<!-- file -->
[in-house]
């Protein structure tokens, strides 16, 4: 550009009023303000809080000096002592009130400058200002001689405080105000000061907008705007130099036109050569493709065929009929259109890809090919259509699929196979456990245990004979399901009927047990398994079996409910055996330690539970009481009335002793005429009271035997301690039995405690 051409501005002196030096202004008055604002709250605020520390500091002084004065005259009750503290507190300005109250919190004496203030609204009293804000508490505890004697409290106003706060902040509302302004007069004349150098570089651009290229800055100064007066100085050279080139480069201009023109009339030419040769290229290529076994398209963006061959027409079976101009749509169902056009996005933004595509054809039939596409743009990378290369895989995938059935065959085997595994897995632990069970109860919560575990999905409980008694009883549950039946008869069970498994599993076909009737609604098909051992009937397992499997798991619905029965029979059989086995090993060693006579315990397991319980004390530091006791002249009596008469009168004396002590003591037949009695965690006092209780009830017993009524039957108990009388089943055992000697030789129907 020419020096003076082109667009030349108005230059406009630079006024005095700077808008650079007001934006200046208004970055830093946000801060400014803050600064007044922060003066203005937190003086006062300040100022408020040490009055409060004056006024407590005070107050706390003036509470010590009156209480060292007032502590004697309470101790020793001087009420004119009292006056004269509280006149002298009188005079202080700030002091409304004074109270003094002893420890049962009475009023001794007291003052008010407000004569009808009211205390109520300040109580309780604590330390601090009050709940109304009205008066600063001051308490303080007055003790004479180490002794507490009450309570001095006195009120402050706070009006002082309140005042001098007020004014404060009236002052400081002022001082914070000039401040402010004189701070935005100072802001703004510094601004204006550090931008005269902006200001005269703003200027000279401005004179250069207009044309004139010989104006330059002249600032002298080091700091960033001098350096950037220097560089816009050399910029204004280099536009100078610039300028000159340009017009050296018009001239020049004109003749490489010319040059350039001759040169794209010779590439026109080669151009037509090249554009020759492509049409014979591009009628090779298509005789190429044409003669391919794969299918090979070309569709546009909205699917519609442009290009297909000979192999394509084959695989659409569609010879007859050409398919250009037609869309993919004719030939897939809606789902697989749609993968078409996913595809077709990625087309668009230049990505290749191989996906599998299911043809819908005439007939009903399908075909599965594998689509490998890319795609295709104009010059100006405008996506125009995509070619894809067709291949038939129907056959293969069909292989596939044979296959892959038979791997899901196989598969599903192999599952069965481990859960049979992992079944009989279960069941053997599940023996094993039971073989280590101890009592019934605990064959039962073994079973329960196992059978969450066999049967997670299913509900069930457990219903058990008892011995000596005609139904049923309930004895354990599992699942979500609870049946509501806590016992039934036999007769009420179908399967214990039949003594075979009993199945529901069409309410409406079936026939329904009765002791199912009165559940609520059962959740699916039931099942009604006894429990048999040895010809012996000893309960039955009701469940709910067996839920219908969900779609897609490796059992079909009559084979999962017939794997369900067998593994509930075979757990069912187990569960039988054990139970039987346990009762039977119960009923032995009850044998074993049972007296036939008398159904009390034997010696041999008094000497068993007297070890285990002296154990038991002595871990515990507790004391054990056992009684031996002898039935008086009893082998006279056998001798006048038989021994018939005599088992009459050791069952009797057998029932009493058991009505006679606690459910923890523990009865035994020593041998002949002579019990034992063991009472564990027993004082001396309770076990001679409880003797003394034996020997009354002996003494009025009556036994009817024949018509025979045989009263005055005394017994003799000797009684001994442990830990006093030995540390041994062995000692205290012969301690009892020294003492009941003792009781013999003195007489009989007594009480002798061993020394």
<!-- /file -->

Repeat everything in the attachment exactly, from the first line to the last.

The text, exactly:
[in-house]
């Protein structure tokens, strides 16, 4: 550009009023303000809080000096002592009130400058200002001689405080105000000061907008705007130099036109050569493709065929009929259109890809090919259509699929196979456990245990004979399901009927047990398994079996409910055996330690539970009481009335002793005429009271035997301690039995405690 051409501005002196030096202004008055604002709250605020520390500091002084004065005259009750503290507190300005109250919190004496203030609204009293804000508490505890004697409290106003706060902040509302302004007069004349150098570089651009290229800055100064007066100085050279080139480069201009023109009339030419040769290229290529076994398209963006061959027409079976101009749509169902056009996005933004595509054809039939596409743009990378290369895989995938059935065959085997595994897995632990069970109860919560575990999905409980008694009883549950039946008869069970498994599993076909009737609604098909051992009937397992499997798991619905029965029979059989086995090993060693006579315990397991319980004390530091006791002249009596008469009168004396002590003591037949009695965690006092209780009830017993009524039957108990009388089943055992000697030789129907 020419020096003076082109667009030349108005230059406009630079006024005095700077808008650079007001934006200046208004970055830093946000801060400014803050600064007044922060003066203005937190003086006062300040100022408020040490009055409060004056006024407590005070107050706390003036509470010590009156209480060292007032502590004697309470101790020793001087009420004119009292006056004269509280006149002298009188005079202080700030002091409304004074109270003094002893420890049962009475009023001794007291003052008010407000004569009808009211205390109520300040109580309780604590330390601090009050709940109304009205008066600063001051308490303080007055003790004479180490002794507490009450309570001095006195009120402050706070009006002082309140005042001098007020004014404060009236002052400081002022001082914070000039401040402010004189701070935005100072802001703004510094601004204006550090931008005269902006200001005269703003200027000279401005004179250069207009044309004139010989104006330059002249600032002298080091700091960033001098350096950037220097560089816009050399910029204004280099536009100078610039300028000159340009017009050296018009001239020049004109003749490489010319040059350039001759040169794209010779590439026109080669151009037509090249554009020759492509049409014979591009009628090779298509005789190429044409003669391919794969299918090979070309569709546009909205699917519609442009290009297909000979192999394509084959695989659409569609010879007859050409398919250009037609869309993919004719030939897939809606789902697989749609993968078409996913595809077709990625087309668009230049990505290749191989996906599998299911043809819908005439007939009903399908075909599965594998689509490998890319795609295709104009010059100006405008996506125009995509070619894809067709291949038939129907056959293969069909292989596939044979296959892959038979791997899901196989598969599903192999599952069965481990859960049979992992079944009989279960069941053997599940023996094993039971073989280590101890009592019934605990064959039962073994079973329960196992059978969450066999049967997670299913509900069930457990219903058990008892011995000596005609139904049923309930004895354990599992699942979500609870049946509501806590016992039934036999007769009420179908399967214990039949003594075979009993199945529901069409309410409406079936026939329904009765002791199912009165559940609520059962959740699916039931099942009604006894429990048999040895010809012996000893309960039955009701469940709910067996839920219908969900779609897609490796059992079909009559084979999962017939794997369900067998593994509930075979757990069912187990569960039988054990139970039987346990009762039977119960009923032995009850044998074993049972007296036939008398159904009390034997010696041999008094000497068993007297070890285990002296154990038991002595871990515990507790004391054990056992009684031996002898039935008086009893082998006279056998001798006048038989021994018939005599088992009459050791069952009797057998029932009493058991009505006679606690459910923890523990009865035994020593041998002949002579019990034992063991009472564990027993004082001396309770076990001679409880003797003394034996020997009354002996003494009025009556036994009817024949018509025979045989009263005055005394017994003799000797009684001994442990830990006093030995540390041994062995000692205290012969301690009892020294003492009941003792009781013999003195007489009989007594009480002798061993020394």